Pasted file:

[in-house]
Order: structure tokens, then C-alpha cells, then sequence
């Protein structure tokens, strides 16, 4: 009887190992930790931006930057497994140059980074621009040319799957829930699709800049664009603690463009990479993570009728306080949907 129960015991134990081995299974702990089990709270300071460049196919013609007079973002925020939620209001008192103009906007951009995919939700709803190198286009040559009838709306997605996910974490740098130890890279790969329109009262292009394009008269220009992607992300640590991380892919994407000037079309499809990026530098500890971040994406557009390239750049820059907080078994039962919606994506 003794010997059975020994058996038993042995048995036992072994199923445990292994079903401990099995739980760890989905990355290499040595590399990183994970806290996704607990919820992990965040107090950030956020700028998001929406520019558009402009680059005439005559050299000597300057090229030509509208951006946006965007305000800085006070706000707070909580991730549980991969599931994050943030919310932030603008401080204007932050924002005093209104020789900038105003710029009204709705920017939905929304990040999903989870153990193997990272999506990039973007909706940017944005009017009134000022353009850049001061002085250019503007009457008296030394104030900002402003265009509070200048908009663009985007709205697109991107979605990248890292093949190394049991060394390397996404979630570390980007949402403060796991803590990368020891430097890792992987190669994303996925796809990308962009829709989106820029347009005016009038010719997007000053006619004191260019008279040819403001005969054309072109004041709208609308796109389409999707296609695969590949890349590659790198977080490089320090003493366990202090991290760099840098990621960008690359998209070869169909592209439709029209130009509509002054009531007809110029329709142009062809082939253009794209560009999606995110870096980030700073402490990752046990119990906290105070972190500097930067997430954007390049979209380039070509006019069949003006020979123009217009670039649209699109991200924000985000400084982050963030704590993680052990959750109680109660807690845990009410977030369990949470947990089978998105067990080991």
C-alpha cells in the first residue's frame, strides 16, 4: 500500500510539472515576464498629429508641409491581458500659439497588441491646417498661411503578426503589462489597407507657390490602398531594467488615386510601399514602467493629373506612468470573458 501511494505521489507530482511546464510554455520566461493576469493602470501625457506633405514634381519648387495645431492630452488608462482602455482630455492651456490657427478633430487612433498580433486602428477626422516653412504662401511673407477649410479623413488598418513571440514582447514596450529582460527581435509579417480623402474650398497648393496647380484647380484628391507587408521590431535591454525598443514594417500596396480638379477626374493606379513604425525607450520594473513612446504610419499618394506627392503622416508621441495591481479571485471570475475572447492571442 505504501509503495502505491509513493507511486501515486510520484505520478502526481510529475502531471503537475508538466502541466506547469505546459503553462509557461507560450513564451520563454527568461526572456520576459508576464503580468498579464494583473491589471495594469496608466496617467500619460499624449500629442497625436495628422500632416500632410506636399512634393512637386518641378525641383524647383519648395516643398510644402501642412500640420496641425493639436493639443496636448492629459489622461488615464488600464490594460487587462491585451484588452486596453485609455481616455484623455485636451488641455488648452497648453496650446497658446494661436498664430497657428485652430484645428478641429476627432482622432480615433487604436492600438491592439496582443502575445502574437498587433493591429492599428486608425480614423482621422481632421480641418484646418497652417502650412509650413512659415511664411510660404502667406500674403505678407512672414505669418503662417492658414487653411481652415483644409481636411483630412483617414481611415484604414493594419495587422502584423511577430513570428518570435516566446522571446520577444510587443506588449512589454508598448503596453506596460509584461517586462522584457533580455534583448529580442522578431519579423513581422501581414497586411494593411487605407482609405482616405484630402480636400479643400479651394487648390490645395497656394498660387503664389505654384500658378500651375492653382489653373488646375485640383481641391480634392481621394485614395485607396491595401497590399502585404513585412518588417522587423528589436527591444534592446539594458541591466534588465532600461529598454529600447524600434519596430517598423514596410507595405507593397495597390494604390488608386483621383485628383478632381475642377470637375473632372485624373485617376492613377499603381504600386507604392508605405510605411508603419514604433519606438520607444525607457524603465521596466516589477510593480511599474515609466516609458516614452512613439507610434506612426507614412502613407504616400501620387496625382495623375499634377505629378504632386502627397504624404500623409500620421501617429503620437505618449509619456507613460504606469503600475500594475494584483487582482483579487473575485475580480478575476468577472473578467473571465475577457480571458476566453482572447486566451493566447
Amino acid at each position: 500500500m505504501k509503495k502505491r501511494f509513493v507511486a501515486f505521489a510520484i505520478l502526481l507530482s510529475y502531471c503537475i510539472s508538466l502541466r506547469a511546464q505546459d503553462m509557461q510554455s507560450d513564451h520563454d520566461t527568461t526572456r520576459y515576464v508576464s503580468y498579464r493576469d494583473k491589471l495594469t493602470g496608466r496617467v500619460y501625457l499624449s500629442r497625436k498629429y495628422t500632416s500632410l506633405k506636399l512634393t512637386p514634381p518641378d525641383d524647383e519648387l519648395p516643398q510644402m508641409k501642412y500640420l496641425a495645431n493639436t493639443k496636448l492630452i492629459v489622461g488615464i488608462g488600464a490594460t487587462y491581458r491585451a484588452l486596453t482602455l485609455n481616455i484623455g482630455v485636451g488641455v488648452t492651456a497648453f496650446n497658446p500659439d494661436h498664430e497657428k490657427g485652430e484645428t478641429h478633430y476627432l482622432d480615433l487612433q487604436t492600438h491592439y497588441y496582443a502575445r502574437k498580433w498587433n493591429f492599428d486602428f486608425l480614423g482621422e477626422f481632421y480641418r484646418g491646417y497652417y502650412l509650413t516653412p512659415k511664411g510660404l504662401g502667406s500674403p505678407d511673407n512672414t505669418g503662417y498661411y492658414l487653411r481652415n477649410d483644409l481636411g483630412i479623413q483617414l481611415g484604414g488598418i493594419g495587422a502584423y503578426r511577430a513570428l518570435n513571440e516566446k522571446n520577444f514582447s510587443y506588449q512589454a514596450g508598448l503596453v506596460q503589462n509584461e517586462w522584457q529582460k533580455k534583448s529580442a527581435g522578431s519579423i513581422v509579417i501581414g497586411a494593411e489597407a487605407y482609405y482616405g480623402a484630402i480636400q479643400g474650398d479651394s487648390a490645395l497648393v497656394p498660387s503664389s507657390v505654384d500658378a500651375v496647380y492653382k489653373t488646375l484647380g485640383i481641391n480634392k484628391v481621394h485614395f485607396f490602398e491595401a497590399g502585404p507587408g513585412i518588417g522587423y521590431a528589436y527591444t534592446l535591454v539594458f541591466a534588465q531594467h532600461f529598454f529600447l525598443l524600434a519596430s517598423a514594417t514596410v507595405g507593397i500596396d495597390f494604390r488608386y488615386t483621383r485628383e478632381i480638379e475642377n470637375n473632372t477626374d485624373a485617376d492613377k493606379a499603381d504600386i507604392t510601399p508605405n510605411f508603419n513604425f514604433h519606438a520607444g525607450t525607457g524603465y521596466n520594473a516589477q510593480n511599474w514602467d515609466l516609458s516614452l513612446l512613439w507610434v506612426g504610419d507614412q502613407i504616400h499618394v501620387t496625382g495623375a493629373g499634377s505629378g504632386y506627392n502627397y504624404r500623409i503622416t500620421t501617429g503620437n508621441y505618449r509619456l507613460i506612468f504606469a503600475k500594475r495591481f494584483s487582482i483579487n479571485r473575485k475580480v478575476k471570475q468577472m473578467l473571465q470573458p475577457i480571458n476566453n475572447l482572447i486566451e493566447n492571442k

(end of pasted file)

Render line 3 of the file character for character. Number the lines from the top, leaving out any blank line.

């Protein structure tokens, strides 16, 4: 009887190992930790931006930057497994140059980074621009040319799957829930699709800049664009603690463009990479993570009728306080949907 129960015991134990081995299974702990089990709270300071460049196919013609007079973002925020939620209001008192103009906007951009995919939700709803190198286009040559009838709306997605996910974490740098130890890279790969329109009262292009394009008269220009992607992300640590991380892919994407000037079309499809990026530098500890971040994406557009390239750049820059907080078994039962919606994506 003794010997059975020994058996038993042995048995036992072994199923445990292994079903401990099995739980760890989905990355290499040595590399990183994970806290996704607990919820992990965040107090950030956020700028998001929406520019558009402009680059005439005559050299000597300057090229030509509208951006946006965007305000800085006070706000707070909580991730549980991969599931994050943030919310932030603008401080204007932050924002005093209104020789900038105003710029009204709705920017939905929304990040999903989870153990193997990272999506990039973007909706940017944005009017009134000022353009850049001061002085250019503007009457008296030394104030900002402003265009509070200048908009663009985007709205697109991107979605990248890292093949190394049991060394390397996404979630570390980007949402403060796991803590990368020891430097890792992987190669994303996925796809990308962009829709989106820029347009005016009038010719997007000053006619004191260019008279040819403001005969054309072109004041709208609308796109389409999707296609695969590949890349590659790198977080490089320090003493366990202090991290760099840098990621960008690359998209070869169909592209439709029209130009509509002054009531007809110029329709142009062809082939253009794209560009999606995110870096980030700073402490990752046990119990906290105070972190500097930067997430954007390049979209380039070509006019069949003006020979123009217009670039649209699109991200924000985000400084982050963030704590993680052990959750109680109660807690845990009410977030369990949470947990089978998105067990080991």